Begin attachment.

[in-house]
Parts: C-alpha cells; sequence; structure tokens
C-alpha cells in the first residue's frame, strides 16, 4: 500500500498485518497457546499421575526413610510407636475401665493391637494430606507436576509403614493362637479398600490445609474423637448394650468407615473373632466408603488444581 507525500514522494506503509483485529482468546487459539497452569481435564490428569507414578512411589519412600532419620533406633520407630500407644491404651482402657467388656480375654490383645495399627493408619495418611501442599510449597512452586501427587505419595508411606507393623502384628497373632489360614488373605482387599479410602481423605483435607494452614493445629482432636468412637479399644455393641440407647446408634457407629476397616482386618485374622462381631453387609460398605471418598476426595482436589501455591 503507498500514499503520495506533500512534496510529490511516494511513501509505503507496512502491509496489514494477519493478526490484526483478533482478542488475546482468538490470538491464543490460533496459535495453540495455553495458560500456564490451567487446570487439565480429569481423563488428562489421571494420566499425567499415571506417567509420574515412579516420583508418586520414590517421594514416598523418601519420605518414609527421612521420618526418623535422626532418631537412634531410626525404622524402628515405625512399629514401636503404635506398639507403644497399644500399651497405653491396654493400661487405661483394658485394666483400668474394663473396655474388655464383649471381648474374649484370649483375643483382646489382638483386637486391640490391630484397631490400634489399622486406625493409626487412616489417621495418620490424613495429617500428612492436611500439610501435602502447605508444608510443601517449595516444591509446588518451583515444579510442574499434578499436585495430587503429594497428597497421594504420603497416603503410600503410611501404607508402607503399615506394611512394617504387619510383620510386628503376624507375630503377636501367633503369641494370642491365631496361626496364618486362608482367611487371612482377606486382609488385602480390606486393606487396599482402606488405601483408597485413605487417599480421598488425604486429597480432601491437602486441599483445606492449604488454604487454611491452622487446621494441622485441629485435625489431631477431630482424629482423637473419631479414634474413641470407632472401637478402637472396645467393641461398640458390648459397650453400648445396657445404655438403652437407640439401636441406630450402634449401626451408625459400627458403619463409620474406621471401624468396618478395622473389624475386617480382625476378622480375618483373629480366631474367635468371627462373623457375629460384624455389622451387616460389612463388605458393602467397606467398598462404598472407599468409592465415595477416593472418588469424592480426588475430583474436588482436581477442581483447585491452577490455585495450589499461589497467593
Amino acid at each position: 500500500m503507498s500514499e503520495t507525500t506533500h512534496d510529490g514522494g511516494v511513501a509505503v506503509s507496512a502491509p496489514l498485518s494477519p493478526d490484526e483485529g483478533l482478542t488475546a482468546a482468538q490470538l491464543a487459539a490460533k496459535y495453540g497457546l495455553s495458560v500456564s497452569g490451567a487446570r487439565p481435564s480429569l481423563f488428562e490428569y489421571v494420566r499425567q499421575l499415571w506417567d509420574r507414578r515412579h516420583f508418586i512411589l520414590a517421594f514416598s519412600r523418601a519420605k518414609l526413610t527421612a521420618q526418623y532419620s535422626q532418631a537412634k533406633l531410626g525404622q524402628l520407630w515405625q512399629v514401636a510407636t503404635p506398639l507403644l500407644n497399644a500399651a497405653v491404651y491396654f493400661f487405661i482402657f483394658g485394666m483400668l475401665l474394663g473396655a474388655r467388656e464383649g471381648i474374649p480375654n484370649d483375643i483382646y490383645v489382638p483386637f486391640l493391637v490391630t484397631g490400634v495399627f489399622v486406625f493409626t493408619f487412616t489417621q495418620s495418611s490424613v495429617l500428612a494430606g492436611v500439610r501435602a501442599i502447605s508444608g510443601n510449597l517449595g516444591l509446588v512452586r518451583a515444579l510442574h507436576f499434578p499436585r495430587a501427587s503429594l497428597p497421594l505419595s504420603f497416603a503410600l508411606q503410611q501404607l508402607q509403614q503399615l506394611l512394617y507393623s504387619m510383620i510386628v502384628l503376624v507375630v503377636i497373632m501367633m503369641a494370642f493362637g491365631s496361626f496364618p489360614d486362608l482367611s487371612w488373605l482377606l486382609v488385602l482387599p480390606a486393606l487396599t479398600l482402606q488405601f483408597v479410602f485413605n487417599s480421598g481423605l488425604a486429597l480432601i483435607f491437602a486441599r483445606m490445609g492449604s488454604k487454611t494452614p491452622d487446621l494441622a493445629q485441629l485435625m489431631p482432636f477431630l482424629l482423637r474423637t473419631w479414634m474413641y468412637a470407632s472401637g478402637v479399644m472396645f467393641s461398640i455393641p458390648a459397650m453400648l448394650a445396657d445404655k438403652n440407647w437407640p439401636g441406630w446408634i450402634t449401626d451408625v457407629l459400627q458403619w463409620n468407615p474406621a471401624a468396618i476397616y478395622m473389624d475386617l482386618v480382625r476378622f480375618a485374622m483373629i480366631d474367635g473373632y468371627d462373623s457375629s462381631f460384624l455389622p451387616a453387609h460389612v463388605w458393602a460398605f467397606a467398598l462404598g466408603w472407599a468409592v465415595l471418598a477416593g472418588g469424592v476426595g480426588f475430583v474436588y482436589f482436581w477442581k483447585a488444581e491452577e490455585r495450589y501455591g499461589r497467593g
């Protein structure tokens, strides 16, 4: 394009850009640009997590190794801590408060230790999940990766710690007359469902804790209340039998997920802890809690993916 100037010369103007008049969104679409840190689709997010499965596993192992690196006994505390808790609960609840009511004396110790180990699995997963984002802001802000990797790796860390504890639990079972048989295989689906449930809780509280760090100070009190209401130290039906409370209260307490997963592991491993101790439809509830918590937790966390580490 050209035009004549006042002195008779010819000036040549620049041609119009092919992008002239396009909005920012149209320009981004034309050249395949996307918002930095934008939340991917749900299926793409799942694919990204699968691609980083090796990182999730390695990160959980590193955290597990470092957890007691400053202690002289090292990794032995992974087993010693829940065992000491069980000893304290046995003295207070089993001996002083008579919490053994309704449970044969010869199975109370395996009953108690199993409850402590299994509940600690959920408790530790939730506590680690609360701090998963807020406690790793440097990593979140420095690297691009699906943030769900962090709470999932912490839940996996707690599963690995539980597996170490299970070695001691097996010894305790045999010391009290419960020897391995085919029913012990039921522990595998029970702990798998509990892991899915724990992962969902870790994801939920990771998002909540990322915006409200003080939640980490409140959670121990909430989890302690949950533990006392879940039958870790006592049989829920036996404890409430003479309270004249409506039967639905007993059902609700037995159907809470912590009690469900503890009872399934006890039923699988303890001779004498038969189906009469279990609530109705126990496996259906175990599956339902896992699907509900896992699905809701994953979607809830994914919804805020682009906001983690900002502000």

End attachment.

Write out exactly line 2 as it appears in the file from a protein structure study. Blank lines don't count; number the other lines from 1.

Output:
Parts: C-alpha cells; sequence; structure tokens